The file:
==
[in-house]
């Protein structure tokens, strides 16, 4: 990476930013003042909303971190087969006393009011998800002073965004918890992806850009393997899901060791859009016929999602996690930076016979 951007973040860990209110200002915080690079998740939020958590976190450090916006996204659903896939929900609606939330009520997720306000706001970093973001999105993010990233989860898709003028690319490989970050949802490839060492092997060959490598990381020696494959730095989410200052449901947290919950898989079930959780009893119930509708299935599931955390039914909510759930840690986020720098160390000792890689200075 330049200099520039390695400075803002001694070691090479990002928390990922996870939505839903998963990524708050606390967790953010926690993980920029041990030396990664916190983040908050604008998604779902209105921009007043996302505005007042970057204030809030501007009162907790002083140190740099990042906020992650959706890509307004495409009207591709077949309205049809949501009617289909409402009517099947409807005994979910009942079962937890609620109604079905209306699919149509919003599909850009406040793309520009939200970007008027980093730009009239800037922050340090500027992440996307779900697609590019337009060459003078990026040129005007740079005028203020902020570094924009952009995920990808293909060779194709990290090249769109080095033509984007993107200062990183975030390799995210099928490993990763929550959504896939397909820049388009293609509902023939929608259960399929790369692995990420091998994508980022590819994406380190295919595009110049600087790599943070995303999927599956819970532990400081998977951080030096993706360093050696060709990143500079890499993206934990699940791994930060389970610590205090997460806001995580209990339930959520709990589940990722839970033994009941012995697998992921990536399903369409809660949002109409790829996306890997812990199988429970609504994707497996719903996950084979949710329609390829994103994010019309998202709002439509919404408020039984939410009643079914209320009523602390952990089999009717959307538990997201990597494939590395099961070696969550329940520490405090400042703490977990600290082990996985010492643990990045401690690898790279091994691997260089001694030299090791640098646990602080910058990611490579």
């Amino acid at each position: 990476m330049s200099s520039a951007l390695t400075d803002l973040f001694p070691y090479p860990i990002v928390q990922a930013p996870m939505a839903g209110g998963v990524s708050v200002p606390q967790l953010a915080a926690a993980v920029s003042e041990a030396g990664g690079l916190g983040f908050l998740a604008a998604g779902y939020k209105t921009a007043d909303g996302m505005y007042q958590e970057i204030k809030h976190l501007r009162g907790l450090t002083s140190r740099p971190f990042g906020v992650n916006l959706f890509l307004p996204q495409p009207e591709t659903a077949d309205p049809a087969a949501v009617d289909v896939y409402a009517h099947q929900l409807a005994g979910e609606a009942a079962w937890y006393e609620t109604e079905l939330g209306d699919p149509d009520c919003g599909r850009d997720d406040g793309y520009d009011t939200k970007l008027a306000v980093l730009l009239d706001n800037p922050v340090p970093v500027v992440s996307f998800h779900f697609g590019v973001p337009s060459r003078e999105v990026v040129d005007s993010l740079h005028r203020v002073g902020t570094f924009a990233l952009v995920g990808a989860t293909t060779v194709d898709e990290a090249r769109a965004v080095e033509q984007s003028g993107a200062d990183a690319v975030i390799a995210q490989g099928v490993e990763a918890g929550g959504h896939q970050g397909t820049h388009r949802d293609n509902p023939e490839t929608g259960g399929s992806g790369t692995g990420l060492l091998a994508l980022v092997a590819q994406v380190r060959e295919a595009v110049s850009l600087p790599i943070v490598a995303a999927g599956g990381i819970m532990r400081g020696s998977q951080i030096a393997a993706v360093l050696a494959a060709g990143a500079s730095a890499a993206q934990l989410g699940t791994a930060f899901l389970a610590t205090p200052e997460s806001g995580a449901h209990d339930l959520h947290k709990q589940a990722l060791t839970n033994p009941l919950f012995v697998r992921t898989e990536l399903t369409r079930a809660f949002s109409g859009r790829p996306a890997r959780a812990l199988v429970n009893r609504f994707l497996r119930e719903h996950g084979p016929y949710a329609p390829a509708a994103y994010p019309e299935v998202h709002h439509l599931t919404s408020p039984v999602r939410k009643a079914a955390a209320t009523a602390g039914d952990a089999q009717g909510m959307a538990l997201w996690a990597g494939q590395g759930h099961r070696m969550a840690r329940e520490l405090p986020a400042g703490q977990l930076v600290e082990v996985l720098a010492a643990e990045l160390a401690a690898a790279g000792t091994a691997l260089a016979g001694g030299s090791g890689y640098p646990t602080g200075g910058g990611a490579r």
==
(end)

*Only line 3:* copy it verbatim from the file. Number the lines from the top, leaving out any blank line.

């Amino acid at each position: 990476m330049s200099s520039a951007l390695t400075d803002l973040f001694p070691y090479p860990i990002v928390q990922a930013p996870m939505a839903g209110g998963v990524s708050v200002p606390q967790l953010a915080a926690a993980v920029s003042e041990a030396g990664g690079l916190g983040f908050l998740a604008a998604g779902y939020k209105t921009a007043d909303g996302m505005y007042q958590e970057i204030k809030h976190l501007r009162g907790l450090t002083s140190r740099p971190f990042g906020v992650n916006l959706f890509l307004p996204q495409p009207e591709t659903a077949d309205p049809a087969a949501v009617d289909v896939y409402a009517h099947q929900l409807a005994g979910e609606a009942a079962w937890y006393e609620t109604e079905l939330g209306d699919p149509d009520c919003g599909r850009d997720d406040g793309y520009d009011t939200k970007l008027a306000v980093l730009l009239d706001n800037p922050v340090p970093v500027v992440s996307f998800h779900f697609g590019v973001p337009s060459r003078e999105v990026v040129d005007s993010l740079h005028r203020v002073g902020t570094f924009a990233l952009v995920g990808a989860t293909t060779v194709d898709e990290a090249r769109a965004v080095e033509q984007s003028g993107a200062d990183a690319v975030i390799a995210q490989g099928v490993e990763a918890g929550g959504h896939q970050g397909t820049h388009r949802d293609n509902p023939e490839t929608g259960g399929s992806g790369t692995g990420l060492l091998a994508l980022v092997a590819q994406v380190r060959e295919a595009v110049s850009l600087p790599i943070v490598a995303a999927g599956g990381i819970m532990r400081g020696s998977q951080i030096a393997a993706v360093l050696a494959a060709g990143a500079s730095a890499a993206q934990l989410g699940t791994a930060f899901l389970a610590t205090p200052e997460s806001g995580a449901h209990d339930l959520h947290k709990q589940a990722l060791t839970n033994p009941l919950f012995v697998r992921t898989e990536l399903t369409r079930a809660f949002s109409g859009r790829p996306a890997r959780a812990l199988v429970n009893r609504f994707l497996r119930e719903h996950g084979p016929y949710a329609p390829a509708a994103y994010p019309e299935v998202h709002h439509l599931t919404s408020p039984v999602r939410k009643a079914a955390a209320t009523a602390g039914d952990a089999q009717g909510m959307a538990l997201w996690a990597g494939q590395g759930h099961r070696m969550a840690r329940e520490l405090p986020a400042g703490q977990l930076v600290e082990v996985l720098a010492a643990e990045l160390a401690a690898a790279g000792t091994a691997l260089a016979g001694g030299s090791g890689y640098p646990t602080g200075g910058g990611a490579r």